(Please be advised that some of the images contained in this post may be disturbing.)
The Gory Dead is more like it. Sam Raimi redefined the horror genre when he wrote and directed The Evil Dead (1982). Working with a paltry budget of $375,000, Raimi and his childhood friend Bruce Campbell (the film and its franchise star) took excessive violence and gore to a whole new level with this small independent film that has developed a cult following. While it has not aged well, it’s juvenile humor and amateurish special effects scared the hell out of audiences in 1982. Today, it just comes off as camp horror.
The story takes place in the backwoods of Tennessee, where 5 college students rent a cabin for Spring Break. As soon as they set eyes on that dilapidated shack they should have turned back for civilization. Still, if they had done that they wouldn’t have found a Book of the Dead or recordings of chanting voices—oh, and don’t forget the trap door that opens on its own or the basement filled with all sorts of creepy things. No, there is no room for intelligence in a juvenile slasher film like this. The violence begins when Cheryl (Ellen Sandweiss) is lured by demonic voices into the woods and then is raped by—wait for it—trees. Yes, I said trees (and it was a legitimate rape, believe me). Anyway, she’s infected somehow by the demonic trees and she starts to turn into a demon herself. This sets off a chain reaction of death and zombiehood that places the movie’s hero, Ash (Bruce Campbell), in the role of zombie killer. I won’t give the ending away, but it’s ambivalent and opens the door for sequels—which were The Evil Dead II (1987) and Army of Darkness (1992), and, yes, a remake of the original which is due out in 2013.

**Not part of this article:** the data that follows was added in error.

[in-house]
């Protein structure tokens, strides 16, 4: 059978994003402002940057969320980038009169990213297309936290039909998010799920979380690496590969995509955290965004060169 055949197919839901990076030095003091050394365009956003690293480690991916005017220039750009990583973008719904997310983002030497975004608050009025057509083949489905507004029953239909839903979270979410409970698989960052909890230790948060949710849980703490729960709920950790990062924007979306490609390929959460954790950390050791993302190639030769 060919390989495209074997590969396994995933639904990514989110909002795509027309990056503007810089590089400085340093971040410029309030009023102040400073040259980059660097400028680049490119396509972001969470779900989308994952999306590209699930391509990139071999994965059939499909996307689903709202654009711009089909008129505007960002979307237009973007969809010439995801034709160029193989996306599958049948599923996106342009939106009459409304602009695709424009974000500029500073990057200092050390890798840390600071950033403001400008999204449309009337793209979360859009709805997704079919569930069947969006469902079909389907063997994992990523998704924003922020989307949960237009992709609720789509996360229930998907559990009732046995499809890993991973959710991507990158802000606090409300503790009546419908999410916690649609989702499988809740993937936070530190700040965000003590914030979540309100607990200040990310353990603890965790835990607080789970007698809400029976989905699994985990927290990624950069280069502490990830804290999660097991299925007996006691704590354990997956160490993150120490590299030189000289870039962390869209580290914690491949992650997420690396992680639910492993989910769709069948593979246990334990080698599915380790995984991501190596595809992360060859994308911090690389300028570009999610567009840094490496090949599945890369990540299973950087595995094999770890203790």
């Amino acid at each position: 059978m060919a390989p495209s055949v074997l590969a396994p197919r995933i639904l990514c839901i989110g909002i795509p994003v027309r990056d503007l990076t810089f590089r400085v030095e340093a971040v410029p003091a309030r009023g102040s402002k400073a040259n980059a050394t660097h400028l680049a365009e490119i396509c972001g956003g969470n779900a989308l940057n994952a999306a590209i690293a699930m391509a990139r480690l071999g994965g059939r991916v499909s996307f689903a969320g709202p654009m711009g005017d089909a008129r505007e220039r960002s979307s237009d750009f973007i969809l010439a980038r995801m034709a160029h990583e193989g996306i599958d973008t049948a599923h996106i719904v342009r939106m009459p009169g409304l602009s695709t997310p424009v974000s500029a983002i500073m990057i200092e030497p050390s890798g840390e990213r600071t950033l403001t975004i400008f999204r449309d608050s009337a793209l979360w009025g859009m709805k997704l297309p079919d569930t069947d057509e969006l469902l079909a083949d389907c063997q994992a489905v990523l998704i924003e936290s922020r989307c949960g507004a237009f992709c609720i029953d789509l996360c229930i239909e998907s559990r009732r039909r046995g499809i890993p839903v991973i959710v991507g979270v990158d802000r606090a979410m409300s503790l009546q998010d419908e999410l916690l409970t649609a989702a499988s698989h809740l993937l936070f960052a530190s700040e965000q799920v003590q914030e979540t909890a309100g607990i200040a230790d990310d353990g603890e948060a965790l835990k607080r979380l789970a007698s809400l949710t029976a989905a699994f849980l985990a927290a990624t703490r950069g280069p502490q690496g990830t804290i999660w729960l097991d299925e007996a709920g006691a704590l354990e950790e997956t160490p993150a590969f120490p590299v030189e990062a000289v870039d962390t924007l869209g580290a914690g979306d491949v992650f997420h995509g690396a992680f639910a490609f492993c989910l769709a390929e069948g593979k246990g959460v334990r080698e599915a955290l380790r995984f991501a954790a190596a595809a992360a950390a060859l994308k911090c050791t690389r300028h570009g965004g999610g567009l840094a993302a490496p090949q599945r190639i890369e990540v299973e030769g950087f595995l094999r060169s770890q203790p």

Compared to the violence movie viewers are confronted with today, what takes place in The Evil Dead seems pretty tame. Yet, it was banned in many countries and was at one time given a NC-17 rating by the Motion Picture Association of America. I suspect its limited circulation and rating woes with the MPAA helped it develop the cult following it has today. Yes, there is a lot of blood, but it’s amateur hour at the horror house. Not once did any of the blood or guts I saw look real—everything was done on the cheap and it shows. The only thing that was in the least disturbing was the tree rape (I can’t believe I just wrote that again!), and that was because I just couldn’t believe my eyes. Some have called this scene misogynistic and Raimi says he regrets writing it—I just call it stupid and depraved.
To me when you make a movie called The Evil Dead it should be scary, not campy. I suppose it’s the word evil that I get hung up on—you should deliver on what you advertise. For example, when you go to see a film like The Exorcist (1973) you know there’s bound to be some unsettling horror about to take place because of its title. Still, there are benignly-titled films like Candyman (1992) that are crap your pants scary, so maybe I can’t quibble too much…
Overall, The Evil Dead is a slightly passable 1980s horror movie. It has its enthusiasts, I’m just not one of them.